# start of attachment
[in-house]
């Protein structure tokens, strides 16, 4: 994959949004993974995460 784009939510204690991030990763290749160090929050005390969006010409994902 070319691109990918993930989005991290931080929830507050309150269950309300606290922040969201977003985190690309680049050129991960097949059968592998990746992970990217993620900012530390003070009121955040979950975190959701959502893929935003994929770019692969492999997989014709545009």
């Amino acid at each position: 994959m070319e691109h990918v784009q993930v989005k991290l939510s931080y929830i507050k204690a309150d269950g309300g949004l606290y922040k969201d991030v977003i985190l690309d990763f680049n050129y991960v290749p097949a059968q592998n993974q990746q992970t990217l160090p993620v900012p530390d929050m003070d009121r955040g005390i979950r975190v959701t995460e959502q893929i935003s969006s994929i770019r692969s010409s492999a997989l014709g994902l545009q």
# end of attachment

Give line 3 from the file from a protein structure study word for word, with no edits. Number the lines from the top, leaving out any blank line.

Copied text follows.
């Amino acid at each position: 994959m070319e691109h990918v784009q993930v989005k991290l939510s931080y929830i507050k204690a309150d269950g309300g949004l606290y922040k969201d991030v977003i985190l690309d990763f680049n050129y991960v290749p097949a059968q592998n993974q990746q992970t990217l160090p993620v900012p530390d929050m003070d009121r955040g005390i979950r975190v959701t995460e959502q893929i935003s969006s994929i770019r692969s010409s492999a997989l014709g994902l545009q």